Academic journal article Journal of Biblical Literature

Evocatio Deorum and the Date of Mark

Academic journal article Journal of Biblical Literature

Evocatio Deorum and the Date of Mark

Article excerpt

The date of the Gospel of Mark is generally set a few years either side of the destruction of the second Temple on the 9th of Av, 70 C.E.1 The grounds for this dating vary. Earlier commentators tended to place considerable stock in the patristic testimony, which claimed that the author of the second Gospel was a companion of Peter, which in turn implied a date for the Gospel either during Peter's lifetime or shortly after his death-in any event, before 70 C.E.2 More recent scholarship has insisted on internal evidence of date, with attention mainly falling on Mark 13. There is no strong tendency apparent: although perhaps the majority hold that Mark looks back on the destruction of the second Temple,3 a few recent commentators, usually combining patristic testimony with internal evidence, hold that Mark ought to be placed shortly before 70 C.E.4

The pertinence and reliability of patristic testimony are much in question, but in any event do not take us back much earlier than Clement of Alexandria and Irenaeus at the end of the second century.5 The best place to begin is with the internal references. Several texts are routinely cited that point to a relatively early dating, but none of these permits us to narrow down the date to one side of 70 C.E. or the other. Mark 9:1 and 13:30 predict that some of Jesus' contemporaries will live to see the parousia, predictions that, given a mean life expectancy of forty years, would point to a date not too much later than 70 C.E. Such indications of date are not very strong, however, since Matthew, usually dated in the 80s, has taken over the two Markan predictions almost unchanged. If Matthew was able to tolerate failed or obviously failing predictions, then so might Mark.6

Likewise, details such as the explicit naming of Alexander and Rufus as the sons of Simon of Gyrene (15:21) or Mark's unelaborated references to "the high priest" (14:53) and Pilate (15:2), in contrast to Matthew and Luke, who identify the high priest as Caiaphas (Matt 26:3, 57; Luke 3:2) and Pilate as "the governor" (Matt 27:11; Luke 3:1), presuppose an audience that does not need explanations for these persons.7 Or again, Mark's presentation of Jesus' opponents, which, unlike Matthew's account, distinguishes between scribes and Pharisees (Mark 2:15) and, unlike Matthew (3:7; 16:1), restricts the Sadducees to the environs of Jerusalem, reflects a greater awareness of the religious topography of Judea prior to the first revolt.8 These data, however, point only to a relatively early date for the Gospel and do not permit any greater precision.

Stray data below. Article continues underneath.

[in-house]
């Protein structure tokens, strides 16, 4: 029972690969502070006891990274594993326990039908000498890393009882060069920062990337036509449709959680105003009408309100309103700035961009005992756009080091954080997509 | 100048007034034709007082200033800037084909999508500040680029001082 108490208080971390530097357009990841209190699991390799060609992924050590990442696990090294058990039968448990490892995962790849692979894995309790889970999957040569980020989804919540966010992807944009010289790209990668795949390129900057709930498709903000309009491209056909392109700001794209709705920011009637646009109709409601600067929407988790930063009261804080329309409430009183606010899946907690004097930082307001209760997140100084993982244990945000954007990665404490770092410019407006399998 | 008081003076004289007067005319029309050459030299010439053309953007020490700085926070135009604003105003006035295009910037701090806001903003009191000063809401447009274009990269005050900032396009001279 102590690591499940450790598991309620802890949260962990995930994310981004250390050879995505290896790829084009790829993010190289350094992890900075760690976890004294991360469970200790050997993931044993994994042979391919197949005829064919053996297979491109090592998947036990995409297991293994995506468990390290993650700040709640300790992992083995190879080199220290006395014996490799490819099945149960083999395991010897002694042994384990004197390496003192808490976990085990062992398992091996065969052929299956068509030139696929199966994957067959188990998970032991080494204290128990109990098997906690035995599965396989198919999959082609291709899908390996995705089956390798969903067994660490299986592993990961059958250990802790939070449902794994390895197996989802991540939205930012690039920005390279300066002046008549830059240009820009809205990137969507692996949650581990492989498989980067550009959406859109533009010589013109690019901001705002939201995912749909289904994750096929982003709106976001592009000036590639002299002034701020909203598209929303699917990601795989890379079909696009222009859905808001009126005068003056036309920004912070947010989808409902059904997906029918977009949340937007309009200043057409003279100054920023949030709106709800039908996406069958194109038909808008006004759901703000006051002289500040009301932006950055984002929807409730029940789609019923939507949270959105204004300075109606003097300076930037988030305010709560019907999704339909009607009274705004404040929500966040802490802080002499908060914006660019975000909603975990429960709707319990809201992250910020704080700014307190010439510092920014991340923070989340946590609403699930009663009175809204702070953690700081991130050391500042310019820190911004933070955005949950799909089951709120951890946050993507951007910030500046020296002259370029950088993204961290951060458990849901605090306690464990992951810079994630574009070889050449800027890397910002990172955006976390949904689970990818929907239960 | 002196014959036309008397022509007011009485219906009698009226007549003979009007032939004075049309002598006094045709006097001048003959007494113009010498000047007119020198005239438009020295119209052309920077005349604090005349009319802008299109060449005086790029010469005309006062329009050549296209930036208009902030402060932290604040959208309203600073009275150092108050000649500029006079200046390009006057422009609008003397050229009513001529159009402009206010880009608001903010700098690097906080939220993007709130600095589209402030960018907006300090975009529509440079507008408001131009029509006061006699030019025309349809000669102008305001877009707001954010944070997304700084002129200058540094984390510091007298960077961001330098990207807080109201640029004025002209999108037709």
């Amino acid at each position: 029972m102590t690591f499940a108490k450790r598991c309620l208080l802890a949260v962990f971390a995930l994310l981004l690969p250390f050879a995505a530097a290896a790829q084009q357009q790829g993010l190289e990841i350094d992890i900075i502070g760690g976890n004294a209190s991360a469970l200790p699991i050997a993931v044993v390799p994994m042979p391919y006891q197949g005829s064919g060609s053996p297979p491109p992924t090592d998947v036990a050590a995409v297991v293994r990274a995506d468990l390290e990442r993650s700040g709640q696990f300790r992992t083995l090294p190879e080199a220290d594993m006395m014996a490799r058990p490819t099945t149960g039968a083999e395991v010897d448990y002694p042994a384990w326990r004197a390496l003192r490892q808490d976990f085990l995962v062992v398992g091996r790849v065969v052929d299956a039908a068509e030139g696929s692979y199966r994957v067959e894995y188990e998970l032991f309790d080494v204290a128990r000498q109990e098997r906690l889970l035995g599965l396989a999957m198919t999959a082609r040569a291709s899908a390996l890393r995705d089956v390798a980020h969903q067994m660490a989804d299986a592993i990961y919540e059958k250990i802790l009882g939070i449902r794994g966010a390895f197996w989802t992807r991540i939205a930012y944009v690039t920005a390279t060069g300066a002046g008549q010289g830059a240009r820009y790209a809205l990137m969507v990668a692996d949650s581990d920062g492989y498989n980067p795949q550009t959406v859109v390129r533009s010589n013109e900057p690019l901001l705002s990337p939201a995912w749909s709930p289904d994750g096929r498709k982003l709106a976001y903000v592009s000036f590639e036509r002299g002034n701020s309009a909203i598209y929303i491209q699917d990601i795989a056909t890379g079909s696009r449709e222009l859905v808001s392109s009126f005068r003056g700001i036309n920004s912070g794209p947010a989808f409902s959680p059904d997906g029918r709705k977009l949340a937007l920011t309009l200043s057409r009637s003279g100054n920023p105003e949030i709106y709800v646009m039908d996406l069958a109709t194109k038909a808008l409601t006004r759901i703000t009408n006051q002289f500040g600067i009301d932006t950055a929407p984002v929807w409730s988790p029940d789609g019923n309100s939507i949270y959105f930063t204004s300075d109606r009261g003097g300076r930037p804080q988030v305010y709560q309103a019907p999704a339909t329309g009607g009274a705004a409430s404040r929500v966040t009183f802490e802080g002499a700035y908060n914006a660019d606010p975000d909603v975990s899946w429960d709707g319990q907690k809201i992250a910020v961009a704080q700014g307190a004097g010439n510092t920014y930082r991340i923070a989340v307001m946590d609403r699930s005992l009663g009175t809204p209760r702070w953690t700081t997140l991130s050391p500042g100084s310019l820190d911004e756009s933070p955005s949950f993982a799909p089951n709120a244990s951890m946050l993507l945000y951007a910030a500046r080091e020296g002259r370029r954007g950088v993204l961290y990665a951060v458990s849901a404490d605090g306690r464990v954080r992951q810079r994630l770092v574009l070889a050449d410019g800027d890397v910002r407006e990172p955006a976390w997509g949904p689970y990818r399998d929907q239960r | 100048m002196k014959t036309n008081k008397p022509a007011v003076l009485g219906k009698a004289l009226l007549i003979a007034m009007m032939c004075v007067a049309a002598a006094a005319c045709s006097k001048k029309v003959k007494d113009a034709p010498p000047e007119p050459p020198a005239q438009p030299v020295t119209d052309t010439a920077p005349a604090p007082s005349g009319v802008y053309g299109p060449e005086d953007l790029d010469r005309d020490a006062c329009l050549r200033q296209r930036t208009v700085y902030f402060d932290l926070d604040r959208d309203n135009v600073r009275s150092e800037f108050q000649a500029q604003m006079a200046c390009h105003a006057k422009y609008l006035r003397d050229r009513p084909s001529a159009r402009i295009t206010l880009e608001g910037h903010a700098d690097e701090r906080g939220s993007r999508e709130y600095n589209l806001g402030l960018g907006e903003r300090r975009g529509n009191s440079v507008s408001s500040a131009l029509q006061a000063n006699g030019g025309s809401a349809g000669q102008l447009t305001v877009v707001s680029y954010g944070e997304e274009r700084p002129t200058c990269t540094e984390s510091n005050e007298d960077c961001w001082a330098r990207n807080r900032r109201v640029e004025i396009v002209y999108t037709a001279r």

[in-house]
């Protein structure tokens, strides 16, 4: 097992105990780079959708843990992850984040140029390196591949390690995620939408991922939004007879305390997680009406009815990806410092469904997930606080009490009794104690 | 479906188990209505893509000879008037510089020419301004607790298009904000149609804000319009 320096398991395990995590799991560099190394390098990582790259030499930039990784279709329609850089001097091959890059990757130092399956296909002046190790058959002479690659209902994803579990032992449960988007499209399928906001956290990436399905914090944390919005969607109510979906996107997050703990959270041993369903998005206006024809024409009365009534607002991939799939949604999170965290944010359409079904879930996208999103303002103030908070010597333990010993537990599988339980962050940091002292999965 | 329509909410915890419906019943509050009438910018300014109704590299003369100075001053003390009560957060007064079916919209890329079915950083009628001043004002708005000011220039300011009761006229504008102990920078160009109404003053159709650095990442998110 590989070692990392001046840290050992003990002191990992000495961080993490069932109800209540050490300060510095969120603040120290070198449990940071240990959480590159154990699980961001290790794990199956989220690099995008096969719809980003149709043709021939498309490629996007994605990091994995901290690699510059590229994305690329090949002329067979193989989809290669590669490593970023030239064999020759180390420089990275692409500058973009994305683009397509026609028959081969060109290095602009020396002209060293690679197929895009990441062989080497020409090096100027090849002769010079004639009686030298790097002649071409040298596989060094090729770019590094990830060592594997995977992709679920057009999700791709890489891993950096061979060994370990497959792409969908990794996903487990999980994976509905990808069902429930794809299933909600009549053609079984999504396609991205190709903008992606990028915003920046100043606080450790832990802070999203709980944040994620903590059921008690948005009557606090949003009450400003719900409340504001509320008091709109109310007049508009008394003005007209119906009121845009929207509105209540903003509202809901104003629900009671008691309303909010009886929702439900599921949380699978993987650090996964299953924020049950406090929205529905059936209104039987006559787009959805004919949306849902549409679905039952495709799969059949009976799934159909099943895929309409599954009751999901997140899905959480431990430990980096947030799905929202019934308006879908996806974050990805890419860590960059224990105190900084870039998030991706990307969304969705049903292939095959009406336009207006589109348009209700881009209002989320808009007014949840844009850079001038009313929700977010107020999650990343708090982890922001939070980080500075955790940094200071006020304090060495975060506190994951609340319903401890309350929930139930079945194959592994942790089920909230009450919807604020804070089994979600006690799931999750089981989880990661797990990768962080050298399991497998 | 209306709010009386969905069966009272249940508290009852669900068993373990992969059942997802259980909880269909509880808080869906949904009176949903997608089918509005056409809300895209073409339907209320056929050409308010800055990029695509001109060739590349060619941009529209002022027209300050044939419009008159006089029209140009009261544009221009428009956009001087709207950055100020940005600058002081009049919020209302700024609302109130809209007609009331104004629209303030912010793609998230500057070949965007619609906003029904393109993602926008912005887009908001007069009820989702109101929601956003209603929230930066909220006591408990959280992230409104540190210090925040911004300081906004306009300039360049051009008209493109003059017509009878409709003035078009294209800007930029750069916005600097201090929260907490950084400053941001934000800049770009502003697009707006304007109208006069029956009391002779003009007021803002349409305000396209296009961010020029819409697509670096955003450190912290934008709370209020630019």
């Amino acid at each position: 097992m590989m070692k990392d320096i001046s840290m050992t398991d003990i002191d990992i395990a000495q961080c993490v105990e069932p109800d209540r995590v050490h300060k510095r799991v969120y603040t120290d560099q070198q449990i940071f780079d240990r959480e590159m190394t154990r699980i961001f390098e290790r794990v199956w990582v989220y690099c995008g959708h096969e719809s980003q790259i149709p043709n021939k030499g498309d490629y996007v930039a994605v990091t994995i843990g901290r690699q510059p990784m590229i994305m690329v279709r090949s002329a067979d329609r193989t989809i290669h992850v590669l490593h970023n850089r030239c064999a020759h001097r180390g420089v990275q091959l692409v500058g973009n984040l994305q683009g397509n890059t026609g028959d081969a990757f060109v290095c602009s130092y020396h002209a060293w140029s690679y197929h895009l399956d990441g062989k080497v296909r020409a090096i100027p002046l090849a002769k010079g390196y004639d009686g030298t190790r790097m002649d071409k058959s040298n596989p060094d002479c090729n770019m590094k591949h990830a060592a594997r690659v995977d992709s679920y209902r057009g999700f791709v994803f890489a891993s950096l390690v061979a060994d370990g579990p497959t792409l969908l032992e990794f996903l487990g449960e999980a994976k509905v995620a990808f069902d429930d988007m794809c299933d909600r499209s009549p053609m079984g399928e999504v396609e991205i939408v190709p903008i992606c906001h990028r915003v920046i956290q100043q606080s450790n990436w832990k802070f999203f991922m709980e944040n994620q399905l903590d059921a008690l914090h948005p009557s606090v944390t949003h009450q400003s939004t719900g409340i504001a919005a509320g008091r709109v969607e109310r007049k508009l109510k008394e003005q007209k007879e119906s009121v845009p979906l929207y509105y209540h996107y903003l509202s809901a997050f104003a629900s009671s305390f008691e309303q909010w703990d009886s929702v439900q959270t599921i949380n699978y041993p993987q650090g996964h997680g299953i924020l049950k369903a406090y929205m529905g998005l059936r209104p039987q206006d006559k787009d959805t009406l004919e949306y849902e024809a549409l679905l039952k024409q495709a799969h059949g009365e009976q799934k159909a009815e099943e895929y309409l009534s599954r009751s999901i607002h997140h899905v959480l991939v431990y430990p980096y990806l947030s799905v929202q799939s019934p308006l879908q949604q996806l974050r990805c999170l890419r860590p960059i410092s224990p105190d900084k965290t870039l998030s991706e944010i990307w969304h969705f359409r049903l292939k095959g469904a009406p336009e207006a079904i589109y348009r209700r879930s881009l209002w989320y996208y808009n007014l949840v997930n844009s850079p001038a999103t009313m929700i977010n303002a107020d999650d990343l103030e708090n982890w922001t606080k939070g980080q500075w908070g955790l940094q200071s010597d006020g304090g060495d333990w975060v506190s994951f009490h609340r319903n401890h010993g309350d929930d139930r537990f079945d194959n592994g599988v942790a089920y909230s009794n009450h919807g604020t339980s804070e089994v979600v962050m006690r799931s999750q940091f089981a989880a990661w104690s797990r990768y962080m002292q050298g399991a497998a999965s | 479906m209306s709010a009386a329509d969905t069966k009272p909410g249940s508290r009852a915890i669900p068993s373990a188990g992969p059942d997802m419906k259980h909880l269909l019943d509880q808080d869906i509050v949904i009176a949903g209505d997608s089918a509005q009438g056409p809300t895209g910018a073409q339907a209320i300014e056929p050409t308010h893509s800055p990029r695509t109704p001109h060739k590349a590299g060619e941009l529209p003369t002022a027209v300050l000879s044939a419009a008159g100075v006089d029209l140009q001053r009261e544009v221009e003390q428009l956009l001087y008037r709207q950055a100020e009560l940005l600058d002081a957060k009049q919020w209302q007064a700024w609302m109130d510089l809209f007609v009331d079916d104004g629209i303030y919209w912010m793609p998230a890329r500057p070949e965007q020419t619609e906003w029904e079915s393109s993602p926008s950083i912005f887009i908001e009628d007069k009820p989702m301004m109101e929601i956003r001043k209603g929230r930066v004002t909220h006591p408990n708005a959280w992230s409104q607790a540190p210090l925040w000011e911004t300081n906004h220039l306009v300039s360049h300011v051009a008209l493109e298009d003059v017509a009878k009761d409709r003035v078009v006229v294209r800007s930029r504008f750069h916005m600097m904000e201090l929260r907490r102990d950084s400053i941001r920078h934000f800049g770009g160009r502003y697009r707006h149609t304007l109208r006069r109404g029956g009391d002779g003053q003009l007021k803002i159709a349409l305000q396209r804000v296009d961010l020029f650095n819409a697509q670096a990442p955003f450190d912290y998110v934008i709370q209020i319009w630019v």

Thus, it seems unlikely that Mark 13:14 was specifically formulated with Titus's desecration of the temple area in view, since it so poorly fits the details.17

The disadvantages of this solution mount, however, when one considers Mark s inclusion of the wish that the events leading to flight "not occur during the winter" (13:18). This fits well the Caligula crisis, which was escalating during the summer and fall of 40, just before the onset of the winter rains, but it hardly fits the events of August 70 C.E.22 Thus, once again it would be necessary to posit a negligent editor, who missed the fact that the desecration of the sanctuary by Titus and its subsequent destruction occurred before the winter of 70 C.E. This is certainly possible-the redactors of the Gospels elsewhere are guilty of clumsy editing23-but it is not an entirely happy solution. Since both Matthew and Luke were quite capable of alleviating the tensions created by w. 14 and 18 when read in a post-70 situation, it is odd that a post-70 Mark could not or did not.24

Without abandoning the advantages of positing a pre-Markan apocalypse to account for the anachronistic reference to flight in winter,25 several authors have alleviated the tensions created by w. 14 and 18 by arguing that Mark was composed prior to 70 C.E. Accordingly, for the author of Mark, the expectation of a desecration of the sanctuary, either by the installation of a pagan altar similar to that used by Antiochus IV Epiphanes or by a cult image such as that planned by Caligula, was yet unrealized, but under the circumstances of an impending threat by the Romans, scarcely an unrealistic apprehension. …

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